At the Advanced Light Source, Berkeley Lab scientists join an international team to control spin orientation in magnetic nanodisks
May 21, 2013
Paul Preuss 510-486-6249 firstname.lastname@example.org
‘We spent 15 percent of home energy on gadgets in 2009, and we’re buying more gadgets all the time,’ says Peter Fischer of the U.S. Department of Energy’s Lawrence Berkeley National Laboratory (Berkeley Lab). Fischer lets you know right away that while it’s scientific curiosity that inspires his research at the Lab’s Advanced Light Source (ALS), he intends it to help solve pressing problems.
The electron spins in a magnetic vortex all point in parallel, either clockwise or counterclockwise. Spins in the crowded core of the vortex must point out of the plane, either up or down. The four orientations of circularity and polarity could form the cells of multibit magnetic storage and processing systems.
‘What we’re working on now could make these gadgets perform hundreds of times better and also be a hundred times more energy efficient,’ says Fischer, a staff scientist in the Materials Sciences Division. As a principal investigator at the Center for X-Ray Optics, he leads ALS beamline 6.1.2, where he specializes in studies of magnetism.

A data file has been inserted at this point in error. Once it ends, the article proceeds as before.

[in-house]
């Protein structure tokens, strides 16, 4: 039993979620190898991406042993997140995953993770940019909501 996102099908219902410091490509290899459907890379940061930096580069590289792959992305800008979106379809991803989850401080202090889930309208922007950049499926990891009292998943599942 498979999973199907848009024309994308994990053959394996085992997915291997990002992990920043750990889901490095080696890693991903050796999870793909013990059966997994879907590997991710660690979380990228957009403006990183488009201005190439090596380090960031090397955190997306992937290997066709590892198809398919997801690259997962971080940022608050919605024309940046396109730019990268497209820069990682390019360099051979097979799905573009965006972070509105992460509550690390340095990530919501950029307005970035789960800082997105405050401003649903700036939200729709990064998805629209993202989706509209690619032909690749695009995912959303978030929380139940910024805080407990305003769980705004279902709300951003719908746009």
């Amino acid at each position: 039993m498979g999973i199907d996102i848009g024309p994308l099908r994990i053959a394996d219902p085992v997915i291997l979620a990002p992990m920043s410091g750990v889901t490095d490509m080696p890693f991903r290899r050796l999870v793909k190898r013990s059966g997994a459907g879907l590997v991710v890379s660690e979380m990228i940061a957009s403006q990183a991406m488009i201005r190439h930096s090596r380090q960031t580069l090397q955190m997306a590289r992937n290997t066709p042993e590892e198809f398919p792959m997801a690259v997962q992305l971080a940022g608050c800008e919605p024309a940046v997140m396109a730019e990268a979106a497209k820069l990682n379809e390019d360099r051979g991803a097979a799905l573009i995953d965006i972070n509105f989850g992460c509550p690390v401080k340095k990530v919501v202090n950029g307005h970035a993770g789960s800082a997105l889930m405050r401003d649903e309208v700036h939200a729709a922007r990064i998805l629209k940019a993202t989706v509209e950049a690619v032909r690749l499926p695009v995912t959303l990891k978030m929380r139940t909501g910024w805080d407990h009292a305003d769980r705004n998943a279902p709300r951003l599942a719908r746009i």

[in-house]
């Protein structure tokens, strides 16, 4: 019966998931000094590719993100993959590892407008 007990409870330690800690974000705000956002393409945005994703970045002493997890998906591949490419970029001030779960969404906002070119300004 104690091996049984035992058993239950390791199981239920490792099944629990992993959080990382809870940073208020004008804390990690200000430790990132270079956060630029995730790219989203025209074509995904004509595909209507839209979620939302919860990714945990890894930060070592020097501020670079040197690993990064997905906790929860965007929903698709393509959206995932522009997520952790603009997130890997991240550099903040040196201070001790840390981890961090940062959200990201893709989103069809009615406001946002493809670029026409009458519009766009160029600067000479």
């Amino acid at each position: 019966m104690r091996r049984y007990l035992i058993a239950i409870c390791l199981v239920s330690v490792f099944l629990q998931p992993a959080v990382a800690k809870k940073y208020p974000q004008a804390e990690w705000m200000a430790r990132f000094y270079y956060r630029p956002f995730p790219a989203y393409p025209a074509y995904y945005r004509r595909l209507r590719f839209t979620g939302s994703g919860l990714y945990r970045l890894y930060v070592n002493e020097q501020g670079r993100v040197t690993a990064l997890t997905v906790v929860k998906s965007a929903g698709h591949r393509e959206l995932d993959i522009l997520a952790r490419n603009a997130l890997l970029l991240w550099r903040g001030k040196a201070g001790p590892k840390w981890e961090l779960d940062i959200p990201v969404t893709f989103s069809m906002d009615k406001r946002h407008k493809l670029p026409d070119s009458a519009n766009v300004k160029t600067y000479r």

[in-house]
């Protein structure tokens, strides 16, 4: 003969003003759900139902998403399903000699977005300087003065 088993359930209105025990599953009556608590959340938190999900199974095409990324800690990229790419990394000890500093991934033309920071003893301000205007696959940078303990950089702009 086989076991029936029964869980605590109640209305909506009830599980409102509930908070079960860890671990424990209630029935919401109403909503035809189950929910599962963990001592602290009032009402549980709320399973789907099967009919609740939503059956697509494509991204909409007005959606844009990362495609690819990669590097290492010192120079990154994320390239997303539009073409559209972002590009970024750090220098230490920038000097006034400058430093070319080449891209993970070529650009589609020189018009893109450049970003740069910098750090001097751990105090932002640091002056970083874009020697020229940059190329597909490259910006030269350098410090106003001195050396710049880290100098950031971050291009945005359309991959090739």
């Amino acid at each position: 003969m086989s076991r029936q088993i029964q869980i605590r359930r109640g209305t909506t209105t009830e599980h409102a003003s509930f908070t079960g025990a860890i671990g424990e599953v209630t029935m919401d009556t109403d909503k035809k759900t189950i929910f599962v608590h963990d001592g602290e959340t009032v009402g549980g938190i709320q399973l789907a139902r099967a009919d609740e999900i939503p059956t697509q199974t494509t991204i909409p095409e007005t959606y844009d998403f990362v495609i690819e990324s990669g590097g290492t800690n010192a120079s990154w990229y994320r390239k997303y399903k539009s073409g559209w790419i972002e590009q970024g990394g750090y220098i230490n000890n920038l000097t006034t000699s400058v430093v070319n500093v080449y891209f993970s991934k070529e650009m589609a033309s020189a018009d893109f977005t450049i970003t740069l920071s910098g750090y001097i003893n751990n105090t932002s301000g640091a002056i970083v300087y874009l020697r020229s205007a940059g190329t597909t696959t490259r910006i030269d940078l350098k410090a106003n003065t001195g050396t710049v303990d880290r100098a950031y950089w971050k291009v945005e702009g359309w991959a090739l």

Fischer recently provided critical support to a team led by Vojtĕch Uhlíř of the Brno University of Technology in the Czech Republic and the Center for Magnetic Recording Research at the University of California, San Diego. Researchers from both institutions and from Berkeley Lab used the unique capabilities of beamline 6.1.2 to advance a new concept in magnetic memory.
‘Magnetic memory is at the heart of most electronic devices,’ says Fischer, ‘and from the scientist’s point of view, magnetism is about controlling electron spin.’
Magnetic memories store bits of information in discrete units whose electron spins all line up in parallel, pointing one way or the opposite to signify a one or a zero. What Fischer and his colleagues propose is multibit storage in which each unit has four states instead of two and can store twice the information.
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